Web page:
Climate Change threats: The US tribalism in the face of globalization

Donald Trump Energy Order(Photo Source: Google)

After China, America is the second-largest environmental polluter in the world. In a country where nearly two-third of the population believes that climate change is real and caused by humans, it is sad to see that the US President Donald Trump has recently signed an executive order on 28th March 2017 to eliminate Obama’s climate change regulations.

Mr. Trump, with deregulation, hopes to bring back coal industry jobs in the US. He seems to neglect the fact that the country, in recent years, has been gradually creating more and more new jobs in alternative energy sector, while the coal industry jobs are becoming less and less viable, environmentally as well as economically.

The President certainly needs to learn few good lessons from China which recently pledged to invest over US$350 billion in renewable power, creating over 13 million new jobs by 2020. But let’s also not forget the fact that we are talking about someone who doesn’t quite believe in global warming and its effects on climate change.        

In the meantime, environmental experts around the world are showing concerns that this change in policy would make it almost impossible to meet the international pollution targets agreed in December 2015 at the 21st session of the Conference of the Parties (COP21), an international environmental treaty as per the United Nations Framework Convention on Climate Change (UNFCCC) in 1992. That winter of 2015, over 150 countries came together in Paris and agreed upon the environmental emission targets covering nearly 90 percent of global emissions.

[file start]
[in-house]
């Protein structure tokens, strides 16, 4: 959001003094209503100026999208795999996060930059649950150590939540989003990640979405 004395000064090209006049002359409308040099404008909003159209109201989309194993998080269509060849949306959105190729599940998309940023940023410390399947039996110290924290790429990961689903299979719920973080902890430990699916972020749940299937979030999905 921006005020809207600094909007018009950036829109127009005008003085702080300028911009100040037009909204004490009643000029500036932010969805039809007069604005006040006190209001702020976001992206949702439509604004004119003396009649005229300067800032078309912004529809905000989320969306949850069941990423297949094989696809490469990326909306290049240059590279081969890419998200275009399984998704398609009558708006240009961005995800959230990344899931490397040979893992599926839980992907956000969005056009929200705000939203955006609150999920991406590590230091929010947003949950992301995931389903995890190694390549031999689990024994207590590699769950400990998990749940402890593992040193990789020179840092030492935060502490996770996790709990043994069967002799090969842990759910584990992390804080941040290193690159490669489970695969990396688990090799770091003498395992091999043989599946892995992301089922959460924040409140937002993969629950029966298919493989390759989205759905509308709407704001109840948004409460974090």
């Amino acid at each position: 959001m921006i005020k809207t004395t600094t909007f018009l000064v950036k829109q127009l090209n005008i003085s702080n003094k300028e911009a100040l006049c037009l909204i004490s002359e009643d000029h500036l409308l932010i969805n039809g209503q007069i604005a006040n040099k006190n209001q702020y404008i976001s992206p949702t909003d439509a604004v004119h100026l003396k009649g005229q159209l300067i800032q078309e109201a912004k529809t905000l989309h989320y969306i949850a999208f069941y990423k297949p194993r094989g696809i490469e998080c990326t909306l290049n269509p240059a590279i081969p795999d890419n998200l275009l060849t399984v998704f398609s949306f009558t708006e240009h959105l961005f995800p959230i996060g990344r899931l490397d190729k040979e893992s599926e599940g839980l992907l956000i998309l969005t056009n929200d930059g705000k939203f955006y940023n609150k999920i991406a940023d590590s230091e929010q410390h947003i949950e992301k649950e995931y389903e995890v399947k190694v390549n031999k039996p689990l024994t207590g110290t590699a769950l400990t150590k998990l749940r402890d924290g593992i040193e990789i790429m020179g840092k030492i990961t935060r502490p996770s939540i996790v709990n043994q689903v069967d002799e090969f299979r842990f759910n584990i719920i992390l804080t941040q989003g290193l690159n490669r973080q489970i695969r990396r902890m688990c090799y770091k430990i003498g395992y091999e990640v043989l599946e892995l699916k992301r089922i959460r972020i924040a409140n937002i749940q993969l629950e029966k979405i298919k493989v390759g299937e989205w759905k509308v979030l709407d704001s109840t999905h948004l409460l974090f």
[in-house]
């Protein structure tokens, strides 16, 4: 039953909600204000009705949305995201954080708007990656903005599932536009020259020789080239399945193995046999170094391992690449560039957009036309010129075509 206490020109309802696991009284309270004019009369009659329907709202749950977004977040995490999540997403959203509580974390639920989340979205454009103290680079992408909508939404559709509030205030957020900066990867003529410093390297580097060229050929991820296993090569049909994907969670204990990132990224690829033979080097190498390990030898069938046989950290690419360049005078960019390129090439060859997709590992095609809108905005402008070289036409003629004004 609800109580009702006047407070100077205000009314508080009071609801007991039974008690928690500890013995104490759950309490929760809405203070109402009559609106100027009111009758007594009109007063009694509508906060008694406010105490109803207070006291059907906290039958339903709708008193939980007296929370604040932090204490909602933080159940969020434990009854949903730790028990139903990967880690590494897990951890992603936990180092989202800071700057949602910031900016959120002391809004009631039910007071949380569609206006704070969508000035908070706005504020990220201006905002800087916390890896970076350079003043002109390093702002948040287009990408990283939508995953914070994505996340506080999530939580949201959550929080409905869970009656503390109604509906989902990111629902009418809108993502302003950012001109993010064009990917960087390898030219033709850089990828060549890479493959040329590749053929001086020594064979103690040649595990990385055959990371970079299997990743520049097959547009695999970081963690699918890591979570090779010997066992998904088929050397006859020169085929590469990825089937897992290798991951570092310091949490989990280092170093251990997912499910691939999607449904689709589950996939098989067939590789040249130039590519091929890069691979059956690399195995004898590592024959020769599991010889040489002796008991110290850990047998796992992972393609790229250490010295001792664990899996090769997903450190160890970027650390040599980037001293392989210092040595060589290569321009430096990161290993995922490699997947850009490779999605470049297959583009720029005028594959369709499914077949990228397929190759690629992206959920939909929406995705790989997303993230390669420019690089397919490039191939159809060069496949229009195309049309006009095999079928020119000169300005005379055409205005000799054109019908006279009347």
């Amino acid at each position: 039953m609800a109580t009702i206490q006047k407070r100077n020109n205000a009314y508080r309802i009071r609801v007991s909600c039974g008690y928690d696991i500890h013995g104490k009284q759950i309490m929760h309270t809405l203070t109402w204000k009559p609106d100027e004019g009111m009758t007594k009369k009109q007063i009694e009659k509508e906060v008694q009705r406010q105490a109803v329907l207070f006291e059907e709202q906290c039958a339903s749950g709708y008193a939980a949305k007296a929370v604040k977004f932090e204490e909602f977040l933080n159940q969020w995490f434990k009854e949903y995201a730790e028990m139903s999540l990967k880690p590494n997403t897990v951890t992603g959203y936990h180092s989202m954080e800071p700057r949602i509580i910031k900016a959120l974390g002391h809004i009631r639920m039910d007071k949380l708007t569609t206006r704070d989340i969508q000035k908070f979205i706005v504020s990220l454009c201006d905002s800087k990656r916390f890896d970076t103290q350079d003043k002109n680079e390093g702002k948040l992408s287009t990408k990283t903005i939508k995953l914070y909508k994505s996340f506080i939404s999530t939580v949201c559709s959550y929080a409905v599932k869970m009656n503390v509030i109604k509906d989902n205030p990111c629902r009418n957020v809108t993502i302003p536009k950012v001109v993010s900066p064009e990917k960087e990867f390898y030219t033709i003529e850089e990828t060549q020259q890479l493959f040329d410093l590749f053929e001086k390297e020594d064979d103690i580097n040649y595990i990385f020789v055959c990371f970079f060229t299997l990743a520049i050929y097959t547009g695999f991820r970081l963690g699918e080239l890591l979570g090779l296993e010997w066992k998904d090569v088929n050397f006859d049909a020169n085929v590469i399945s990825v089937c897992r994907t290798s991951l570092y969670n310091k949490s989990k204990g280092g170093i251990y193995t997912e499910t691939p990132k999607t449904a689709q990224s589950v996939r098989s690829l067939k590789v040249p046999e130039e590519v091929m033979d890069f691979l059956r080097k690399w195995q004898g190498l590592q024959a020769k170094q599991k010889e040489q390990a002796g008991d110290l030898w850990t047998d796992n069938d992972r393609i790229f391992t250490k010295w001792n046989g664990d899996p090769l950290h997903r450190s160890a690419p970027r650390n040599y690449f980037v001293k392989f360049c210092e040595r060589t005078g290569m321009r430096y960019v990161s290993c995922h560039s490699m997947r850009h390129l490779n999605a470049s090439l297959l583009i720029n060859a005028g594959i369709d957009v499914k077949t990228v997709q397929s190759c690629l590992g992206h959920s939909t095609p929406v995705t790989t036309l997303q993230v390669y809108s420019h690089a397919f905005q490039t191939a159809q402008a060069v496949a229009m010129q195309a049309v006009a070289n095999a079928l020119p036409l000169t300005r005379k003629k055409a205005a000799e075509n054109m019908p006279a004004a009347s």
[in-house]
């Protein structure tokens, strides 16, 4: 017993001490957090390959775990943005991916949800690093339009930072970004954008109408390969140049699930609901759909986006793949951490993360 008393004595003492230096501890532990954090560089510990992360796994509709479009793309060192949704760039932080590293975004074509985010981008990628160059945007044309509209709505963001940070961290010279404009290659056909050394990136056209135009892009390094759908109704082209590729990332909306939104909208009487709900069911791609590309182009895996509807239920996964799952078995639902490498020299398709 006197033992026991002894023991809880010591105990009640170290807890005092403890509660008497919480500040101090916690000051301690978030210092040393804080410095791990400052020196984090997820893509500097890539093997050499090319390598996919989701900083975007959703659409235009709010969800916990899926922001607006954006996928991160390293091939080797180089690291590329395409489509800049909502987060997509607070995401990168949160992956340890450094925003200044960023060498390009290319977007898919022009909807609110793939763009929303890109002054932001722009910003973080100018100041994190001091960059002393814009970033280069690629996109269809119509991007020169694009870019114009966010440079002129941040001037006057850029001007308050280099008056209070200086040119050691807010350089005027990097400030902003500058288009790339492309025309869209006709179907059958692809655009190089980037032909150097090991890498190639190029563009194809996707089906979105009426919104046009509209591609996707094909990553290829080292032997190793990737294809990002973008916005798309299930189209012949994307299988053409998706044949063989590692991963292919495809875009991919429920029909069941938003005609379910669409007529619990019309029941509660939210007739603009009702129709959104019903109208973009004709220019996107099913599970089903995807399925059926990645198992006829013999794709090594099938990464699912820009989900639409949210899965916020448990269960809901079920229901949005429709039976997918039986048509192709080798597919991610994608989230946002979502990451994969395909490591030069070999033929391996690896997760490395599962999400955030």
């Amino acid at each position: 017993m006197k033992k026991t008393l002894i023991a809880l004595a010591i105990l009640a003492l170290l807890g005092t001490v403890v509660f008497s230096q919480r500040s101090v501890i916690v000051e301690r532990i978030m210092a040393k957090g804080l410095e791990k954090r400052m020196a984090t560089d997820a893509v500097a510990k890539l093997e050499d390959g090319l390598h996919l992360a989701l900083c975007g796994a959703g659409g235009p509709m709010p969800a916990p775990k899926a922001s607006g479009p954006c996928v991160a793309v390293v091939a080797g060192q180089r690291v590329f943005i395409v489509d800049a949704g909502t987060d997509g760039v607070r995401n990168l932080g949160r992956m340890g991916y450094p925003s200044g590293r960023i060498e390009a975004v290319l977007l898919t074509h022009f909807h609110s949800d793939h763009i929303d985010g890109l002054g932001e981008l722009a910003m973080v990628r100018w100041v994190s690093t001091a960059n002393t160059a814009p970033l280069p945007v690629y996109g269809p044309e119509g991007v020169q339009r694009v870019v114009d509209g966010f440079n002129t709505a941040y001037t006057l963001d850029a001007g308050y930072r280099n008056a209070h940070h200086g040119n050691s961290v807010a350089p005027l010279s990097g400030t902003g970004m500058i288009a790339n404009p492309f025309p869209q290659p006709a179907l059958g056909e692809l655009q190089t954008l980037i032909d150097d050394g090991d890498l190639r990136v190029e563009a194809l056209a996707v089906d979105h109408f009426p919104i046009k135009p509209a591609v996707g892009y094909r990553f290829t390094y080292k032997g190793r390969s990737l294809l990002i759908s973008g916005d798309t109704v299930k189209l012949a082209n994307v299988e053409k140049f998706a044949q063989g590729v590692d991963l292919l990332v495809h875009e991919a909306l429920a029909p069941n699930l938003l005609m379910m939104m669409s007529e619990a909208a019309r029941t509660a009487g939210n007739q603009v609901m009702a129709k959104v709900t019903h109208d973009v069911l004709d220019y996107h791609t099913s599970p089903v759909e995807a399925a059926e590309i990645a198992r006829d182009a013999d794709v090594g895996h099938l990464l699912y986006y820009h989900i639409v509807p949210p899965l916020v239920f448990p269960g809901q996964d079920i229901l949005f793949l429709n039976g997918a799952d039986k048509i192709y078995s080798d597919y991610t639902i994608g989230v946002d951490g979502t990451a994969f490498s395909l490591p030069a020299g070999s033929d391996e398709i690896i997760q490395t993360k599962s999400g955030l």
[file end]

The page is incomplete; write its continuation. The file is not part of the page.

The countries which contribute least to greenhouse gas emissions are the ones suffering greatest threat of climate change worldwide. Two years ago, the 2015 Sendai Framework (The Third UN World Conference on Disaster Risk Reduction, Sendai City, Japan) made it one of the highest priorities to save lives from climate change-induced disasters around the world, especially in developing countries. It seems fairer to focus on mitigating the impacts of climate change in these countries, although it doesn’t feel encouraging if the so-called global leaders become egocentric and behave with such short-sightedness.       

In the age of globalization, people around the planet, look up to the countries like the US and China and their leaderships to fight global disaster threats such as global warming and climate change. As a hub of technology and advancements, one would naturally expect that the US would set examples and take progressive steps towards clean power plants and renewable energy generation as well as job creation in these sectors.

The recent development in the US environmental policy landscape contradicts the above assumption and sounds to be more of selfish and irresponsible act which completely lacks vision and a sense of global well-being. This is no less than stepping down to tribalism in the face of looming global crisis.

* * * *